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The Tagore Family: A Memoir

The Tagore Family: A Memoir

The Tagore Family: A Memoir

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Item Code: IDI877
Author: James W. Furrell
Publisher: Rupa Publication Pvt. Ltd.
Edition: 2004
ISBN: 8129104113
Pages: 140
Cover: Paperback
Other Details: 6.7" X 4.4"
weight of the book: 110 gms
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Back side of the Book

This book highlights the 'other' Tagores apart from Rabindranath Tagore. The author chose this family as his subject because it is a good example of the assimilation of European ideas though its members were descendants of the most celebrated apostle of Brahmanism, Bhatta Narayana. The Tagores were keen students of the English language and literature. Darpa Narayan Tagore was proficient in English and French while Gopee Mohun Tagore was additionally well versed in Portuguese, Persian and Urdu. The Tagore family also remained one of the most distinguished families for their pre-eminence in Sanskrit. This co-existence of the East and the West in all its glory in one family alone makes the Tagore clan unique. The book covers the early ancestry, life of Dwaraka Nath Tagore, Rama Nath Tagore, Devendra Nath Tagore, Gopee Mohun Tagore et al .

Preface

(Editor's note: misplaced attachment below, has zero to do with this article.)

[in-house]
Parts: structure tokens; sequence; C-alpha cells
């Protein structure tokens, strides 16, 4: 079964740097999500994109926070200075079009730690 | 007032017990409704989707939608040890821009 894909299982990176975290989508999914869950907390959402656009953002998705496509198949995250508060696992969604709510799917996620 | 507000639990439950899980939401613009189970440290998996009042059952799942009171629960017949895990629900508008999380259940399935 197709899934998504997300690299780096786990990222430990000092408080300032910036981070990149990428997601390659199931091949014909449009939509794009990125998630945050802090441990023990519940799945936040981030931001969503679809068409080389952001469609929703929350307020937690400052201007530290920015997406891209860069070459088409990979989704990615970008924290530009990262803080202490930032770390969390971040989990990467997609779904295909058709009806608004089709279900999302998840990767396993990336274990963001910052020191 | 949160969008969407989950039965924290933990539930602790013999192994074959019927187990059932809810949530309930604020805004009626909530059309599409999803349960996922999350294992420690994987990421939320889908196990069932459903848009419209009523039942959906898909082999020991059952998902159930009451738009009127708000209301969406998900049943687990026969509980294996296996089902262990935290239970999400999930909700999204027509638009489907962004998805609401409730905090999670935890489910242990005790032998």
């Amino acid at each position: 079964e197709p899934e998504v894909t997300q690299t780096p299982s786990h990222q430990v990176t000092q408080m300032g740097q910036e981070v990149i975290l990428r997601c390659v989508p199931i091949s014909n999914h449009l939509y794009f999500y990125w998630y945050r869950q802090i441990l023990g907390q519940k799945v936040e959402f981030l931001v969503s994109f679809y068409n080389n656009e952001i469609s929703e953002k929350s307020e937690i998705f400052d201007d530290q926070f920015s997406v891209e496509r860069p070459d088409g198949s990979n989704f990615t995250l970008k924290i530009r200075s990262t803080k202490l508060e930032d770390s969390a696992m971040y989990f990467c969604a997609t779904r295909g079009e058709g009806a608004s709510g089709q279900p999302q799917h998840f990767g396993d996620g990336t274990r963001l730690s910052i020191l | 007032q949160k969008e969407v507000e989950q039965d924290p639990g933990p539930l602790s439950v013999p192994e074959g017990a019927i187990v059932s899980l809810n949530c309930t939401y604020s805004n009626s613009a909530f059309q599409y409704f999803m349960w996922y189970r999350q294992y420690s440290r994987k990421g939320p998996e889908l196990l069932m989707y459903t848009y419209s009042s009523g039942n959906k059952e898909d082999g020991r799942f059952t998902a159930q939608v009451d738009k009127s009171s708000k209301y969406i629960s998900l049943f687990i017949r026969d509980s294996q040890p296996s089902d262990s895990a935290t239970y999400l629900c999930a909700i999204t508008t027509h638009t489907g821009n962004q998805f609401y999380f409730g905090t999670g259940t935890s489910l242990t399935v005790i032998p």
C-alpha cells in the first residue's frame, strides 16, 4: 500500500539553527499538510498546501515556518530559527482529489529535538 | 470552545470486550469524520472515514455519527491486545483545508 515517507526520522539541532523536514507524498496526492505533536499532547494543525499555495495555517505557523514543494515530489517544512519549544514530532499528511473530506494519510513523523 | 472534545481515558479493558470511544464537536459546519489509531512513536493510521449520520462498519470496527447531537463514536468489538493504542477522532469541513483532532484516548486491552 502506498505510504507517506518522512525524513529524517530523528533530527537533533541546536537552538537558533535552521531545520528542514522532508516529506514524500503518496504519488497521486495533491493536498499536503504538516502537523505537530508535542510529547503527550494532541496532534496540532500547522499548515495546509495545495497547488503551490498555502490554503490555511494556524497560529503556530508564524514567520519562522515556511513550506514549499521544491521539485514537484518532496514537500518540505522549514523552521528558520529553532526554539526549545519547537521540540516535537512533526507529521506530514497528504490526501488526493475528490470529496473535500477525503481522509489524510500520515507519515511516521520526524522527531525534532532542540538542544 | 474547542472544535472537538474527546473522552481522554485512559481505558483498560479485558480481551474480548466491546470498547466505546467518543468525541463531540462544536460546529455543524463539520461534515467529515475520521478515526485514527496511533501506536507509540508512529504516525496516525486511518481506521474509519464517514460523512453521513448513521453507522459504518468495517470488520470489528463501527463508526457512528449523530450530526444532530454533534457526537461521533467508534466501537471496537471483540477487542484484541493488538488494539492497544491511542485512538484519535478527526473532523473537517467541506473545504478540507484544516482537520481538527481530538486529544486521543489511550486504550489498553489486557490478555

The Memoir contained in the following pages is based mainly on materials placed at the author's disposal by the Honourable Maharaja Jotendra Mohun Tagore, and in respect of the life of Dwarika Nath Tagore, on the biography of that gentleman published some years ago by the late Babu Kishori Chand Mittra.

Owing to the veil which the conditions of Indian society throw over the intercourse of domestic life, and to the fact that such epistolary correspondence as is preserved in native families is confined, for the most part, to matters of business devoid of interest to the outside world, it can claim to be little more than a record of the public careers of the leading members of the family whose name it bears.

In the translation of Indian names the author has adopted the scientific system wherever he felt himself at liberty to do so, the exceptions being those cases in which family usage or common custom has established a different mode of spelling.

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